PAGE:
Pilot study of a new treatment concept for acute Guillain-Barré syndrome.
Autor(es): Haupt W. F.; Borberg H.; Rosenow F.
Resumo: The pathogenesis of acute Guillain-Barré syndrome (GBS) is unknown as yet. Numerous clinical and experimental data suggest an autoimmune disorder. Controlled multicenter trials have demonstrated the efficacy of plasma exchange and intravenous immunoglobulin (IgG). A combination of these treatments appears to be a promising concept. We assume that initial selective adsorption treatment eliminates the postulated circulating pathogenetic agent and thereby allows for a more effective immunomodulation by the subsequent administration of i.v. IgG. In a pilot study of 30 patients (11 plasma exchange, 7 selective adsorption, and 12 patients treated with selective adsorption and subsequent administration of i.v. IgG) we found no significant differences for the variables including disability on admission, maximal disability, change of disability during treatment, and disability on discharge. Moreover, we found no apparent differences with respect to tolerance of the procedures or procedural side-effects. We conclude from these preliminary findings that these treatment regimens are viable and safe procedures and result in similar clinical improvement. Statistical evaluation of the efficacy of this treatment concept can only be done after a multicenter study of a large patient group.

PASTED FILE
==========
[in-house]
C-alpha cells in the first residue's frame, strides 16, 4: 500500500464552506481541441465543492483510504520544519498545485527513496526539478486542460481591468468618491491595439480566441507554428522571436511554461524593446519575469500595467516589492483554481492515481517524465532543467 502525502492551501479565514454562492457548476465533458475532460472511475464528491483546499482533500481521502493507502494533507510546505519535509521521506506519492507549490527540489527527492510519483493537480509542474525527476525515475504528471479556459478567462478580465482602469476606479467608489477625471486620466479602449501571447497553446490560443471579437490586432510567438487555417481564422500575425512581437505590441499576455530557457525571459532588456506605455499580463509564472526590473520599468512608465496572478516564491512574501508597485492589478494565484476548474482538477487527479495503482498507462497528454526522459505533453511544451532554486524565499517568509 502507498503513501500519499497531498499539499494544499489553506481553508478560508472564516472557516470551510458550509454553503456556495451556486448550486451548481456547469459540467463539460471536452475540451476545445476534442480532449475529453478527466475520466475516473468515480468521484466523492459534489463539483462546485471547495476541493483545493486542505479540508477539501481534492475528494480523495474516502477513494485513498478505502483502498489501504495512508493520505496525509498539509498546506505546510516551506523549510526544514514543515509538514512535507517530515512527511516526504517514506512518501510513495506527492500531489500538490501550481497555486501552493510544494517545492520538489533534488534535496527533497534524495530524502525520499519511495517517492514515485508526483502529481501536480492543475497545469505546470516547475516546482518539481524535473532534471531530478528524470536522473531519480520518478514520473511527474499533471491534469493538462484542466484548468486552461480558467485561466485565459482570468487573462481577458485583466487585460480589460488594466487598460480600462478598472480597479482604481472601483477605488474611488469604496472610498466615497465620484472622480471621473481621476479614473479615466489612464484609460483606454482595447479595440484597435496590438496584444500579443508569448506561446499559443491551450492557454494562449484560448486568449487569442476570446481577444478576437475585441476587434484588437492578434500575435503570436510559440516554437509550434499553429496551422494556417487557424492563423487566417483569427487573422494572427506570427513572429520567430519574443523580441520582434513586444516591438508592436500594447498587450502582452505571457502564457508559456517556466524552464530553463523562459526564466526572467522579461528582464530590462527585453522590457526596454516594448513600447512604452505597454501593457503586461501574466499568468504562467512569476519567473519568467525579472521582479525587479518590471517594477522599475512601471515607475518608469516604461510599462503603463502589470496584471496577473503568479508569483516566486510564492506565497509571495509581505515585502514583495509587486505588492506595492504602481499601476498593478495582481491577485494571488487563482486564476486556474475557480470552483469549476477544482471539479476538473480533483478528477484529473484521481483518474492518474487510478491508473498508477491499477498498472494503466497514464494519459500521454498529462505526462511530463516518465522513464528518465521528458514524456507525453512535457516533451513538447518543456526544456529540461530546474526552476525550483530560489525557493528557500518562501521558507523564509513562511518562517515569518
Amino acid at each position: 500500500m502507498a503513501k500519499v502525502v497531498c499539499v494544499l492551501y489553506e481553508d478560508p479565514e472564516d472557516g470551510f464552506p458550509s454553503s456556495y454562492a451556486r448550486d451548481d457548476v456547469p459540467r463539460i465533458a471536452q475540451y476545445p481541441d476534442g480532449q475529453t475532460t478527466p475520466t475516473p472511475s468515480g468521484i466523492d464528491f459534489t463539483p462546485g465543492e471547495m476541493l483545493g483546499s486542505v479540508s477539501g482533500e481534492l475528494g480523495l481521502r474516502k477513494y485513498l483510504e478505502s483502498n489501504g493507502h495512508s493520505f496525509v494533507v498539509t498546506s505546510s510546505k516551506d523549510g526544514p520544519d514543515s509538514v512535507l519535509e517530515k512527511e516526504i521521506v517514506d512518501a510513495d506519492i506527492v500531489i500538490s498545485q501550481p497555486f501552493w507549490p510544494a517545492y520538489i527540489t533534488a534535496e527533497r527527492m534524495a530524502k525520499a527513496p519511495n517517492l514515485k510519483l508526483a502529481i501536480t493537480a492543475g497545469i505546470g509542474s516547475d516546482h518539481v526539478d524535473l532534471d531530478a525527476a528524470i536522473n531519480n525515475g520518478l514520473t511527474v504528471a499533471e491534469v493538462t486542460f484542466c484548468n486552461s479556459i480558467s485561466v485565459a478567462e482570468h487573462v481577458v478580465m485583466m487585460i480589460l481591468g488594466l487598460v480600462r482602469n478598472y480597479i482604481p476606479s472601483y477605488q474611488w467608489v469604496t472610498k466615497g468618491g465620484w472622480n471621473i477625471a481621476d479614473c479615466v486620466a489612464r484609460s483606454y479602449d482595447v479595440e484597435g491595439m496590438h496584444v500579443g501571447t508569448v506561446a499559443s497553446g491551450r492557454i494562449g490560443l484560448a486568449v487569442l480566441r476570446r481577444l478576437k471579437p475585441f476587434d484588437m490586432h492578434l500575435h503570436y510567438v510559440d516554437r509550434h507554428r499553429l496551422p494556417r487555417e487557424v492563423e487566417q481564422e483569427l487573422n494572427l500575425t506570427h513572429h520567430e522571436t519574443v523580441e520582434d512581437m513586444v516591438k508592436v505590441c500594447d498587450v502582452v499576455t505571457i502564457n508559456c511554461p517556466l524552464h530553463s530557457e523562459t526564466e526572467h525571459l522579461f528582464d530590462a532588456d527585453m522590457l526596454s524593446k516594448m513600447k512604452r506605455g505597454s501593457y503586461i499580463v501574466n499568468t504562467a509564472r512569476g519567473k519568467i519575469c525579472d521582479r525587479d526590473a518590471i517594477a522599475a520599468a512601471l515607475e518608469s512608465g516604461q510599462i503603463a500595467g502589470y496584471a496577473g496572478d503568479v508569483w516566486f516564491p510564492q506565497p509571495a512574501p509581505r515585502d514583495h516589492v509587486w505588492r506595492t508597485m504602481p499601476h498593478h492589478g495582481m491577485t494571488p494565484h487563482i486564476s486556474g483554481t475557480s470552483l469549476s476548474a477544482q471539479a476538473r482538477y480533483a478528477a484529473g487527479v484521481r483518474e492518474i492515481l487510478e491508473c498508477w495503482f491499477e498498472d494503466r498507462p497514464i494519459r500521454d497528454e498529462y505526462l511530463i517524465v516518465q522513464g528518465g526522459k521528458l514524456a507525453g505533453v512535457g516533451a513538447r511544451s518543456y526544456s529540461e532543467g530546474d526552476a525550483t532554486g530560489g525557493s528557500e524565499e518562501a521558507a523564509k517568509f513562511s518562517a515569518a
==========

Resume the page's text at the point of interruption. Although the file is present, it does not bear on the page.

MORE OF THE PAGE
Imprenta: Transfusion Science, v. 16, n. 2, p. 139-144, 1995
Identificador do objeto digital: 10.1016/0955-3886(95)00069-A
Descritores: Guillain-Barre Syndrome - Pathogenesis ; Guillain-Barre Syndrome - Public health
Data de publicação: 1995